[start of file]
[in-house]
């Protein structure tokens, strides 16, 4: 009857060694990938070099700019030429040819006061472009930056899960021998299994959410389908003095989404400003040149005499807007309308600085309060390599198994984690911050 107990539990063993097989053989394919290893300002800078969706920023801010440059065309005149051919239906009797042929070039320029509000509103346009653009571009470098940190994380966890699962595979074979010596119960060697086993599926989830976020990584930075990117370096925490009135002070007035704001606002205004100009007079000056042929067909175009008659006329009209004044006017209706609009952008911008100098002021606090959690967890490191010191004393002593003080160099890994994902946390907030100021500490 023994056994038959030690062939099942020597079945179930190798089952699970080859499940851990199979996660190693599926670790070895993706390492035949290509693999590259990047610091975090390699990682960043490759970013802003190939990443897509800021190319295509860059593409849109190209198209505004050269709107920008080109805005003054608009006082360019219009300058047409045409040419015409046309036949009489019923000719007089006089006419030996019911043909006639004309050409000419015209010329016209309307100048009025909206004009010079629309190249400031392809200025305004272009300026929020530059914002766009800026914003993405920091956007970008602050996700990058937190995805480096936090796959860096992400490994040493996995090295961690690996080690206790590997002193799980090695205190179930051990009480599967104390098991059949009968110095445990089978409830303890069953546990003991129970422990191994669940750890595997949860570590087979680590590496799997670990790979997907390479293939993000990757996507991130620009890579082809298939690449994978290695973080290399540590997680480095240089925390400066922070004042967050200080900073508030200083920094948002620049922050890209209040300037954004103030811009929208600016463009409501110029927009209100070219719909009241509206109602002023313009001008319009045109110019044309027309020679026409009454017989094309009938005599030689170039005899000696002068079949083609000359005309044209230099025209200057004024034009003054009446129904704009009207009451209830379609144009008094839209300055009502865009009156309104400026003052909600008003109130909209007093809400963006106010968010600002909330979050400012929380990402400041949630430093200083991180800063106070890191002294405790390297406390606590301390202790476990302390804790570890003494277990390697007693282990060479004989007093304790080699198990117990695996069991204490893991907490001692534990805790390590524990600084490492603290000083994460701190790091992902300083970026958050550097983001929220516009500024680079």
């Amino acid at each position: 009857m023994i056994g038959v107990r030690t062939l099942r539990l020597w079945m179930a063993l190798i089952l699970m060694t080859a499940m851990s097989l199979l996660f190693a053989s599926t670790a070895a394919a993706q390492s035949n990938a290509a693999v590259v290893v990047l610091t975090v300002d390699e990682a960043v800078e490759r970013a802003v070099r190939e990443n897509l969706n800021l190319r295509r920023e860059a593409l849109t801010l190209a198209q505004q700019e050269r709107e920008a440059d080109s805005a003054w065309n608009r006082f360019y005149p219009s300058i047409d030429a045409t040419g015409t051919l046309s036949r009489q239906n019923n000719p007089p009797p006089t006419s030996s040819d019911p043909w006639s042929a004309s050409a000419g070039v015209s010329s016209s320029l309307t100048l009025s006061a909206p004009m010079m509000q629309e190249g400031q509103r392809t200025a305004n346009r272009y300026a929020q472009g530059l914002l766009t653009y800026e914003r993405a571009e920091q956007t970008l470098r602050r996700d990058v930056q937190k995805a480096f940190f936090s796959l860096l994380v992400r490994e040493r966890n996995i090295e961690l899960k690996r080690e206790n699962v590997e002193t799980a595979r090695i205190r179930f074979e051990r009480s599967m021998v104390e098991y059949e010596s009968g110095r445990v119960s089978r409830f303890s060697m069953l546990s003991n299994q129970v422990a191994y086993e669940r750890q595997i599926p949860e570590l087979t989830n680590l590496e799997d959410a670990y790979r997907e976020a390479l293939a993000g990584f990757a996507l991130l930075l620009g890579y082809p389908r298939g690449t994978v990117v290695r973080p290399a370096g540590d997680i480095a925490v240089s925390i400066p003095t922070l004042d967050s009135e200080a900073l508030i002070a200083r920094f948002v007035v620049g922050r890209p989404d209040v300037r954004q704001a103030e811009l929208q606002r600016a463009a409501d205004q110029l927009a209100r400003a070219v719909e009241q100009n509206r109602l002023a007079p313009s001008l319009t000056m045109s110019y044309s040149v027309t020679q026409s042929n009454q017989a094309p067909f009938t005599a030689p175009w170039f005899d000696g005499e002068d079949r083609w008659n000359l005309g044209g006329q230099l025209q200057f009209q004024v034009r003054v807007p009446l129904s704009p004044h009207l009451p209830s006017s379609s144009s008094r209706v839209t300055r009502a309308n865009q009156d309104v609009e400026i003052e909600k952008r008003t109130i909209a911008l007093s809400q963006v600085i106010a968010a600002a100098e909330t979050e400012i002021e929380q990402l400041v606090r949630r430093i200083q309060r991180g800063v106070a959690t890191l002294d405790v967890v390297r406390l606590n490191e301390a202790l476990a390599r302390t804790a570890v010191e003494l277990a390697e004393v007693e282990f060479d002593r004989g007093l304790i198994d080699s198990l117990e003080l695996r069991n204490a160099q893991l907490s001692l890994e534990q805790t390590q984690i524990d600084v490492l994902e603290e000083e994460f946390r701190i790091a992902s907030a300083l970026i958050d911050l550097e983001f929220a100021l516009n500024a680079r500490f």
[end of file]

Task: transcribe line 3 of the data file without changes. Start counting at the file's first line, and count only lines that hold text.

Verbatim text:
């Amino acid at each position: 009857m023994i056994g038959v107990r030690t062939l099942r539990l020597w079945m179930a063993l190798i089952l699970m060694t080859a499940m851990s097989l199979l996660f190693a053989s599926t670790a070895a394919a993706q390492s035949n990938a290509a693999v590259v290893v990047l610091t975090v300002d390699e990682a960043v800078e490759r970013a802003v070099r190939e990443n897509l969706n800021l190319r295509r920023e860059a593409l849109t801010l190209a198209q505004q700019e050269r709107e920008a440059d080109s805005a003054w065309n608009r006082f360019y005149p219009s300058i047409d030429a045409t040419g015409t051919l046309s036949r009489q239906n019923n000719p007089p009797p006089t006419s030996s040819d019911p043909w006639s042929a004309s050409a000419g070039v015209s010329s016209s320029l309307t100048l009025s006061a909206p004009m010079m509000q629309e190249g400031q509103r392809t200025a305004n346009r272009y300026a929020q472009g530059l914002l766009t653009y800026e914003r993405a571009e920091q956007t970008l470098r602050r996700d990058v930056q937190k995805a480096f940190f936090s796959l860096l994380v992400r490994e040493r966890n996995i090295e961690l899960k690996r080690e206790n699962v590997e002193t799980a595979r090695i205190r179930f074979e051990r009480s599967m021998v104390e098991y059949e010596s009968g110095r445990v119960s089978r409830f303890s060697m069953l546990s003991n299994q129970v422990a191994y086993e669940r750890q595997i599926p949860e570590l087979t989830n680590l590496e799997d959410a670990y790979r997907e976020a390479l293939a993000g990584f990757a996507l991130l930075l620009g890579y082809p389908r298939g690449t994978v990117v290695r973080p290399a370096g540590d997680i480095a925490v240089s925390i400066p003095t922070l004042d967050s009135e200080a900073l508030i002070a200083r920094f948002v007035v620049g922050r890209p989404d209040v300037r954004q704001a103030e811009l929208q606002r600016a463009a409501d205004q110029l927009a209100r400003a070219v719909e009241q100009n509206r109602l002023a007079p313009s001008l319009t000056m045109s110019y044309s040149v027309t020679q026409s042929n009454q017989a094309p067909f009938t005599a030689p175009w170039f005899d000696g005499e002068d079949r083609w008659n000359l005309g044209g006329q230099l025209q200057f009209q004024v034009r003054v807007p009446l129904s704009p004044h009207l009451p209830s006017s379609s144009s008094r209706v839209t300055r009502a309308n865009q009156d309104v609009e400026i003052e909600k952008r008003t109130i909209a911008l007093s809400q963006v600085i106010a968010a600002a100098e909330t979050e400012i002021e929380q990402l400041v606090r949630r430093i200083q309060r991180g800063v106070a959690t890191l002294d405790v967890v390297r406390l606590n490191e301390a202790l476990a390599r302390t804790a570890v010191e003494l277990a390697e004393v007693e282990f060479d002593r004989g007093l304790i198994d080699s198990l117990e003080l695996r069991n204490a160099q893991l907490s001692l890994e534990q805790t390590q984690i524990d600084v490492l994902e603290e000083e994460f946390r701190i790091a992902s907030a300083l970026i958050d911050l550097e983001f929220a100021l516009n500024a680079r500490f």